It’s that goal-setting time of year again. And teaching your kids about goals is probably one of the best goals you can set. After all, people who are good goal-setters are more productive and accomplish more.

But, for kids, goal setting can be a little daunting. Sometimes they’ll set unrealistic goals, like to somehow earn a million dollars that year from their lemonade stand alone. Maybe they set goals for things you know they have zero intention to follow through with, like to clean their room every day. Or maybe they set goals that kind of annoy you, because they involve a lot of mess-making and not a lot of cleaning up.

Regardless of where your kids are on the path of learning to set goals, here are three tips to help them become goal-setting (and hopefully goal-completing) masters.

1. Teach kids to set no-pressure goals.

If you want your kids to think of goal-setting as something enjoyable that helps them find peace and direction, you can start by making goal-setting fun and keeping it simple.

Help them set goals they’re actually interested in, and help them catch the vision of how those goals can help them grow into an amazing person. But keep the emphasis on the positive: not sticking to their goals doesn’t mean they’re doomed failures. It’s okay to change interests and reset our goals from time to time, and it helps us become well-rounded people.

2. Help kids plan how they’ll remember their goals.

Sometimes, kids will set goals, then immediately lose the list where they wrote down their goals. And never think about them again.

To avoid this, one easy way to help kids remember their goals is to have them draw their goals as a picture. Then, you can tape their picture-goal to the fridge, their bedpost, or another easy-to-see place. That way, every time they see their picture, they’ll remember what they’re working towards.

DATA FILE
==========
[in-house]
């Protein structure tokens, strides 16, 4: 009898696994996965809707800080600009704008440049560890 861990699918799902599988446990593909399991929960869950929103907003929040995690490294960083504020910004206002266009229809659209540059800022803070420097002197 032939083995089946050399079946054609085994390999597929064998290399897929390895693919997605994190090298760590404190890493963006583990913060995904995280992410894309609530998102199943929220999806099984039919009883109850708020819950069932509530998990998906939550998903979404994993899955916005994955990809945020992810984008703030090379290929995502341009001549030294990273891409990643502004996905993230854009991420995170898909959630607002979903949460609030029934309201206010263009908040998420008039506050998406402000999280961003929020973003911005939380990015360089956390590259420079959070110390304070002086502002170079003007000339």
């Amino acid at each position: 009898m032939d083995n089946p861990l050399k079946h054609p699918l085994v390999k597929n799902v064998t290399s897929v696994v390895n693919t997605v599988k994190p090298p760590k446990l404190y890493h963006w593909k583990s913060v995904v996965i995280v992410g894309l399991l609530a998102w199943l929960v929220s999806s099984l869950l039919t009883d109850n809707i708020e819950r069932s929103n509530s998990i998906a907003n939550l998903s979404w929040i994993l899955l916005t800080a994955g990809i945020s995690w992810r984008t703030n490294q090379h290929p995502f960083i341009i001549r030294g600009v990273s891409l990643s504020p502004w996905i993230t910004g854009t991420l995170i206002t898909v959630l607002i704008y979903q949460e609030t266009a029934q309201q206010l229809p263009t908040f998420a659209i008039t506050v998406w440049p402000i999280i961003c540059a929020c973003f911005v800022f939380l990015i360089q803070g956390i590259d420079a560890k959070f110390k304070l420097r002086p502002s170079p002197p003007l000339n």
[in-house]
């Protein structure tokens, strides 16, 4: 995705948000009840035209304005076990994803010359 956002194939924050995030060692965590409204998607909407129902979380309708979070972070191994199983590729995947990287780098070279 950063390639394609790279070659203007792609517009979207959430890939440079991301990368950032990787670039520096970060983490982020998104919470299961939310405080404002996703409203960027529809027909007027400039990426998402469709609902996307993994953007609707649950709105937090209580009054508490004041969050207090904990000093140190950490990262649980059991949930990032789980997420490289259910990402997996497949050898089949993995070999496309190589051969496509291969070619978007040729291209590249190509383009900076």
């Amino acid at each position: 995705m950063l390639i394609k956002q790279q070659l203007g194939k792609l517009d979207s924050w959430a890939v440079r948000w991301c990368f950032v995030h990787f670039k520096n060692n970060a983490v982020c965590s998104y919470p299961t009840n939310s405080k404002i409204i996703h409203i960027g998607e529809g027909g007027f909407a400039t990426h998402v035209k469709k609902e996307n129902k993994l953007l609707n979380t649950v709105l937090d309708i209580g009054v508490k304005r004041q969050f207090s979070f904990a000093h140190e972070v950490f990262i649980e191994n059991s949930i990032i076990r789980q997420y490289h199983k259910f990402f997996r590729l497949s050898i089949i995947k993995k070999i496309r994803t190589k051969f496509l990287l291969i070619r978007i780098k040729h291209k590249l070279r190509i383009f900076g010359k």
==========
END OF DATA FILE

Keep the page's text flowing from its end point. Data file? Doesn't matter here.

3. Teach kids how to self evaluate.

When your kid decides to set goals, you might ask them if they’d like to follow up with you. Plan the details of this follow-up. How often will it be? What will you ask about it? What do they want to hear if they haven’t been doing good on their goals? And how can you reward them if they’re doing good? Essentially, if you’re teaching your kids about goals, you also have to teach them to evaluate.

Eventually, they can take the skills they learn from these conversations and put them towards following up with themselves.

Is one of your goals this year to spend more time with your kids? If so, come to Coconut Cove! Coconut Cove is the best indoor playground in Utah, with slides, ball cannons, trampolines, and a literal maze of other fun things to do. Whether you’re planning a kid’s party or just wanting to spend quality time with the family, Coconut Cove is a great place for you to start.

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